Jean Arnault: The Mission’s configuration doesn’t change much. I’ll remind you that the initial mandate of the Mission was centred on the verification of the ceasefire and the verification of the laying down of arms. Obviously, after the events of 2 October [the result of the referendum], the laying down of arms has been postponed until a new agreement is reached. Instead, there is a strong commitment from both parties to the ceasefire and that’s what we’ll work on. The concept of a ceasefire now is a bit different from the concept that had been approved a couple of months ago but, in the end, deals with a classic process of separation of forces, with the guerrillas concentrating their forces in about 50 or 60 locations, the army redeploying its forces and the UN Mission cooperating with the two sides, monitoring the separation of forces. So I'm sure that it won’t be necessary to have any big changes in the Mission’s composition nor in the number of observers.
UN News Centre: From your encounters, what’s the feeling been among Colombians in relation to the referendum’s result and this recent announcement of negotiations with the ELN?
Jean Arnault: What’s remarkable was that, following the referendum, to find on 3 October a very strong consensus – regardless of who abstained, who voted yes, who voted no – and that consensus referred to two things: one is that Colombians do not want a return to war, do not want more violence, and the result of the referendum generated that concern that the conflict could resume. The response to this concern was: "we do not want a return to war." The second thing is the firm demand for a return to negotiations and for an amended agreement to be concluded, representing the views of those who disagreed – a quick agreement. There's a desire for the ceasefire to also close the chapter on war, and for it to close with a good deal, the widest deal possible.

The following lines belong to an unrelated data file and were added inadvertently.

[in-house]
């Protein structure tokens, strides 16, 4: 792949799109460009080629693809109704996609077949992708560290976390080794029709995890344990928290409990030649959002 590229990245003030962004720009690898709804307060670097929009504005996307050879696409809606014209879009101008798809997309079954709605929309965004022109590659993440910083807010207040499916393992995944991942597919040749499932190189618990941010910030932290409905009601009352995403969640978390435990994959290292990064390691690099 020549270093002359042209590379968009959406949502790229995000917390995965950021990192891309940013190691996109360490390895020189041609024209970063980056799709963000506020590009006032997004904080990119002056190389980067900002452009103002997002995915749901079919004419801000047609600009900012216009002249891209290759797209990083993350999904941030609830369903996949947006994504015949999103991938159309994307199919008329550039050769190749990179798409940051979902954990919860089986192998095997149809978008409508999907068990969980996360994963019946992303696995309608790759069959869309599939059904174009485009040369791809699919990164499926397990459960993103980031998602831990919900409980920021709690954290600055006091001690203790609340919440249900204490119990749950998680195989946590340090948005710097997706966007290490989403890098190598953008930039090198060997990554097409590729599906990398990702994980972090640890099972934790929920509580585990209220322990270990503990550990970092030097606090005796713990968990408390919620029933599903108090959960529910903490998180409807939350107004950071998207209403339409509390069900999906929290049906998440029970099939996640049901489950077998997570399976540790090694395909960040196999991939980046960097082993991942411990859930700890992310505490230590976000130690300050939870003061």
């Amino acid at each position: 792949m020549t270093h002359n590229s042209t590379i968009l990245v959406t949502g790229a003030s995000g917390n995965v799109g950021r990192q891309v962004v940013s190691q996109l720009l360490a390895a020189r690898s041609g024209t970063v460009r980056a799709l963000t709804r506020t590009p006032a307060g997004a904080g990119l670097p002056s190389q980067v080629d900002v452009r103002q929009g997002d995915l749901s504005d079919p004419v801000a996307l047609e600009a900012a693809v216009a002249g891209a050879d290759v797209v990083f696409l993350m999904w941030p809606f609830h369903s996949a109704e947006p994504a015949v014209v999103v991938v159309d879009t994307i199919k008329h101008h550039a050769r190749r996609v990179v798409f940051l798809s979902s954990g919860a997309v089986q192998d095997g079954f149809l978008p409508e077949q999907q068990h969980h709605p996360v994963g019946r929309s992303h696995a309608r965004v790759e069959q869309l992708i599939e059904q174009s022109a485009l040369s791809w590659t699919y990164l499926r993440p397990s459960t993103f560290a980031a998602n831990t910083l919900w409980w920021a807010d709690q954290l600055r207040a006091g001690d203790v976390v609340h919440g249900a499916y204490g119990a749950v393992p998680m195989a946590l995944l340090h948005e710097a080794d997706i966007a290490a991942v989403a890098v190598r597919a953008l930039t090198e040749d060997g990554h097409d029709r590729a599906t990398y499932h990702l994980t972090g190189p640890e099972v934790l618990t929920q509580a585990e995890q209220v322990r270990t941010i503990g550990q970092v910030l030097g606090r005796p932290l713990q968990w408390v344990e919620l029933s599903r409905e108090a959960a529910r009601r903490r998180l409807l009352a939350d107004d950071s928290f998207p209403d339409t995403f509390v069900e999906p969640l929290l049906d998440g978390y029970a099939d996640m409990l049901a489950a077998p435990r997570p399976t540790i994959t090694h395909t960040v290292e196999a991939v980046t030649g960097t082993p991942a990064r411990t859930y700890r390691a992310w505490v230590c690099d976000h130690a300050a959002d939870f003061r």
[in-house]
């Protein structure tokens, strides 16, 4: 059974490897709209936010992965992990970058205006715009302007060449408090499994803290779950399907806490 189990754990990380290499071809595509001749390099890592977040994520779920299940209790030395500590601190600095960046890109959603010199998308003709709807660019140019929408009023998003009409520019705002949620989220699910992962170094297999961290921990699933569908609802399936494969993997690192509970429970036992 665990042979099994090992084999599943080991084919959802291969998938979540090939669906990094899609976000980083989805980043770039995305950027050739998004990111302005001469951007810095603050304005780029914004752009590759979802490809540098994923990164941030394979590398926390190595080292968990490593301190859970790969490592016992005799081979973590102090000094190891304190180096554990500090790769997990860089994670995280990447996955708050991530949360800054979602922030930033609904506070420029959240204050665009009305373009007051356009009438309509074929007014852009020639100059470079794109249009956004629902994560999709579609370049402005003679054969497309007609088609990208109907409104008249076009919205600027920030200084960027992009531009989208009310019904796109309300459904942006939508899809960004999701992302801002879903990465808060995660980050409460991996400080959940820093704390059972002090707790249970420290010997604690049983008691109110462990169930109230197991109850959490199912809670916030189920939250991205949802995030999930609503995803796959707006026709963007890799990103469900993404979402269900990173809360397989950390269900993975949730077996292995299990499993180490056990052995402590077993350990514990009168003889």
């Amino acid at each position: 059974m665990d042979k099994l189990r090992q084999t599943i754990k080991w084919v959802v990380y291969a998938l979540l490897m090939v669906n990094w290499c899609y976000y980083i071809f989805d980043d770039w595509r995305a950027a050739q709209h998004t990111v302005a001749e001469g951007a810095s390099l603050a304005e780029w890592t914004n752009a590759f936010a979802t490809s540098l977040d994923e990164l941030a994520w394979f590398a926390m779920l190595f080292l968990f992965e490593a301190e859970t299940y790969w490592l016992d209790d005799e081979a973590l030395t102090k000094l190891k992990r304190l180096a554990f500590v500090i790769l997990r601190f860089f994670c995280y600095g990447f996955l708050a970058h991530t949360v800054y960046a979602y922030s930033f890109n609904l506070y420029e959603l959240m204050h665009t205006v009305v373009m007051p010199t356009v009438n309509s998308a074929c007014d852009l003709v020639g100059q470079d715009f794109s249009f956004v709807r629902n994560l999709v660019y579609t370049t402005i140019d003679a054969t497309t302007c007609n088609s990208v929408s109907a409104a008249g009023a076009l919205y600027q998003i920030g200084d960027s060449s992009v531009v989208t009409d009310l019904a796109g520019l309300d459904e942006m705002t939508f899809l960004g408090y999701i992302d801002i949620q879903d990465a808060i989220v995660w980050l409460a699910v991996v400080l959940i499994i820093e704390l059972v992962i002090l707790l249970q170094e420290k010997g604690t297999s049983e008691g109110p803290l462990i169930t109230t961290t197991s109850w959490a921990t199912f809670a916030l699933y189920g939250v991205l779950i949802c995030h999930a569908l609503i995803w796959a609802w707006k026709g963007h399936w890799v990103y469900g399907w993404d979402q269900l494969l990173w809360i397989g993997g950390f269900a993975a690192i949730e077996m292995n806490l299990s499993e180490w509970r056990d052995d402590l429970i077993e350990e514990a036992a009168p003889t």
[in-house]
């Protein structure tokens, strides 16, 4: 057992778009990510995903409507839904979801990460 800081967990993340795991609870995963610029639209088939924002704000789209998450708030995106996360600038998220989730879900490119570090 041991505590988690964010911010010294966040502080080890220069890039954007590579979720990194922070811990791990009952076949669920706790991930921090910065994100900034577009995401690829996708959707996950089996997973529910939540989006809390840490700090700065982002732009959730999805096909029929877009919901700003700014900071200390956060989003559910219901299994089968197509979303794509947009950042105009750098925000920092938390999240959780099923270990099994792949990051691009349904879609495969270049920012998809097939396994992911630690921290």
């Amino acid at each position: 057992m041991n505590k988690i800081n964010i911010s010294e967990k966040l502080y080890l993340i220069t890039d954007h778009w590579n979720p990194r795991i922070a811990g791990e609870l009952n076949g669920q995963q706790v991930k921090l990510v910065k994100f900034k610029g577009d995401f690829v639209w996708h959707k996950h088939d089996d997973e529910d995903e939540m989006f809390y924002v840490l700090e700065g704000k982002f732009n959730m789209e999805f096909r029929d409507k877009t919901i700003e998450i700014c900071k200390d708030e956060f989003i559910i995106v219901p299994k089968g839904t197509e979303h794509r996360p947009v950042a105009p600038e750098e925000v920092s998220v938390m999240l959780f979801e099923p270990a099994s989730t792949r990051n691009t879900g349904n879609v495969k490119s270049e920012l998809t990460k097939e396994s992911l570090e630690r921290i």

UN News Centre: The main point of disagreement that influenced the referendum’s outcome was that of the administration of justice. How can that disagreement be overcome in order to create consensus?
Jean Arnault: Everyone knows that the issue of tensions between the desire for peace and justice isn't limited to Colombia, rather, it’s one that’s there in all the [peace] processes we have known. I don’t think there’s a process in which we, the United Nations, have been involved and which hasn’t involved the challenge of combining the demands of peace and justice. The Colombian process is trying something relatively new with an emphasis on restorative justice. It’s not surprising that there are people who don’t agree with this position, this commitment to restorative justice, who think that justice should be penal in nature, much more in line with usual justice processes. I think what Colombian society is doing with its transitional justice process is an experiment worth implementing, but I also respect the position of those who disagree.